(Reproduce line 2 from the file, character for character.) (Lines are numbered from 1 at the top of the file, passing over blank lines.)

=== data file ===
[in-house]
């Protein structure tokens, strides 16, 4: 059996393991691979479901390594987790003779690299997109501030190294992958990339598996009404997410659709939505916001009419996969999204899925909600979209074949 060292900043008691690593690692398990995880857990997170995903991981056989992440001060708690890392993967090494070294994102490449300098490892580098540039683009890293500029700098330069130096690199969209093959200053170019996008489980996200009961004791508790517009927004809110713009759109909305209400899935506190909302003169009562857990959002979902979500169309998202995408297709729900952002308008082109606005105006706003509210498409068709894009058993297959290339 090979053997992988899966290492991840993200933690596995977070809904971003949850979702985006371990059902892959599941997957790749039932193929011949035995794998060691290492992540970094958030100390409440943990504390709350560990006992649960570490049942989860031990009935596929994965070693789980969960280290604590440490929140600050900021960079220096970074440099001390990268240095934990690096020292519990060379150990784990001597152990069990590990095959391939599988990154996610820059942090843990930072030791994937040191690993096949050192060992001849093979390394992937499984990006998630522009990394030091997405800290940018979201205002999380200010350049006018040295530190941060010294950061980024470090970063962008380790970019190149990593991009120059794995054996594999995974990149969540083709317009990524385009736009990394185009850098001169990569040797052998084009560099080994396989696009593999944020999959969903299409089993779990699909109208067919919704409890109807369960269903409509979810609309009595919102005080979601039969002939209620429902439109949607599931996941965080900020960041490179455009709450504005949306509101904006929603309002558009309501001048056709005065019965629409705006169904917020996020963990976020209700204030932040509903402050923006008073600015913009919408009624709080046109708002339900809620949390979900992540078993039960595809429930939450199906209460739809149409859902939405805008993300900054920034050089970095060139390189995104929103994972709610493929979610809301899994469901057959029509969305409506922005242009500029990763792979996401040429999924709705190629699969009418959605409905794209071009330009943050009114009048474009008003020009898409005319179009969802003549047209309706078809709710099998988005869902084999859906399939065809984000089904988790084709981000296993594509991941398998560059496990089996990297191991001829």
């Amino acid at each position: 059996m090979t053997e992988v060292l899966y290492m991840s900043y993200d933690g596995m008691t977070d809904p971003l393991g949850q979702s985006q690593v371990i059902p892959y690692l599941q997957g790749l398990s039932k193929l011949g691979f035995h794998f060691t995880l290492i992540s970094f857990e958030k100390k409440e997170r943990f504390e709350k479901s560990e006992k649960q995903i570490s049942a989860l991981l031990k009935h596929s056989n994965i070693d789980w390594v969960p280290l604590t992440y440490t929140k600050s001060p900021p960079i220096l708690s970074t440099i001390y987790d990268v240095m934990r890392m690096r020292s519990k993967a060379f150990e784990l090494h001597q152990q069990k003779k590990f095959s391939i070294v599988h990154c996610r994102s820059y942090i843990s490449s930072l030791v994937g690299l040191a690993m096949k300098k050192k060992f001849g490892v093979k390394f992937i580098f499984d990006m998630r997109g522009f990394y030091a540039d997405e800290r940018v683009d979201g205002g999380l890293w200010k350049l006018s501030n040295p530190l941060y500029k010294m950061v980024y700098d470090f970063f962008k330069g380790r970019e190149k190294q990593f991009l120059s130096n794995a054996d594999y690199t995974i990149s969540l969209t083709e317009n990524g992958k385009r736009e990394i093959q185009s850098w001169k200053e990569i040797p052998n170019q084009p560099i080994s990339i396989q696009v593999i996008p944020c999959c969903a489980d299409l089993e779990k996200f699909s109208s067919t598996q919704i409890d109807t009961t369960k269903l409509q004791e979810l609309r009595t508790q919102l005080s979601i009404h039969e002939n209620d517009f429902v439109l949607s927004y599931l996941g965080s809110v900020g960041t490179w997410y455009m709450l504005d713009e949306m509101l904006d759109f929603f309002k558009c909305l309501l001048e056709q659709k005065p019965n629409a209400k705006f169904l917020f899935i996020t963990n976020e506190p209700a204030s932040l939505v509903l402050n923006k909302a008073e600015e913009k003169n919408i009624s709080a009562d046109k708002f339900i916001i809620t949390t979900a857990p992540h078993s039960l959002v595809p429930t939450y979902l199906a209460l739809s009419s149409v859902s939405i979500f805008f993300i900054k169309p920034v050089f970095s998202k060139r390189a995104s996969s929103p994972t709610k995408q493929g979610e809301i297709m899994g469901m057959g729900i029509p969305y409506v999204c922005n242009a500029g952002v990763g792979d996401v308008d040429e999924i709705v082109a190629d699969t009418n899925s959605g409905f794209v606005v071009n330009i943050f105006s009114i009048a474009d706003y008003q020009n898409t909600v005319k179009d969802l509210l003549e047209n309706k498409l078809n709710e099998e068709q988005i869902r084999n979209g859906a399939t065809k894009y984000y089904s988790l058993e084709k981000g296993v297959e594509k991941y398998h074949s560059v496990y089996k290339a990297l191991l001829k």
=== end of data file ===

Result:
């Protein structure tokens, strides 16, 4: 059996393991691979479901390594987790003779690299997109501030190294992958990339598996009404997410659709939505916001009419996969999204899925909600979209074949 060292900043008691690593690692398990995880857990997170995903991981056989992440001060708690890392993967090494070294994102490449300098490892580098540039683009890293500029700098330069130096690199969209093959200053170019996008489980996200009961004791508790517009927004809110713009759109909305209400899935506190909302003169009562857990959002979902979500169309998202995408297709729900952002308008082109606005105006706003509210498409068709894009058993297959290339 090979053997992988899966290492991840993200933690596995977070809904971003949850979702985006371990059902892959599941997957790749039932193929011949035995794998060691290492992540970094958030100390409440943990504390709350560990006992649960570490049942989860031990009935596929994965070693789980969960280290604590440490929140600050900021960079220096970074440099001390990268240095934990690096020292519990060379150990784990001597152990069990590990095959391939599988990154996610820059942090843990930072030791994937040191690993096949050192060992001849093979390394992937499984990006998630522009990394030091997405800290940018979201205002999380200010350049006018040295530190941060010294950061980024470090970063962008380790970019190149990593991009120059794995054996594999995974990149969540083709317009990524385009736009990394185009850098001169990569040797052998084009560099080994396989696009593999944020999959969903299409089993779990699909109208067919919704409890109807369960269903409509979810609309009595919102005080979601039969002939209620429902439109949607599931996941965080900020960041490179455009709450504005949306509101904006929603309002558009309501001048056709005065019965629409705006169904917020996020963990976020209700204030932040509903402050923006008073600015913009919408009624709080046109708002339900809620949390979900992540078993039960595809429930939450199906209460739809149409859902939405805008993300900054920034050089970095060139390189995104929103994972709610493929979610809301899994469901057959029509969305409506922005242009500029990763792979996401040429999924709705190629699969009418959605409905794209071009330009943050009114009048474009008003020009898409005319179009969802003549047209309706078809709710099998988005869902084999859906399939065809984000089904988790084709981000296993594509991941398998560059496990089996990297191991001829």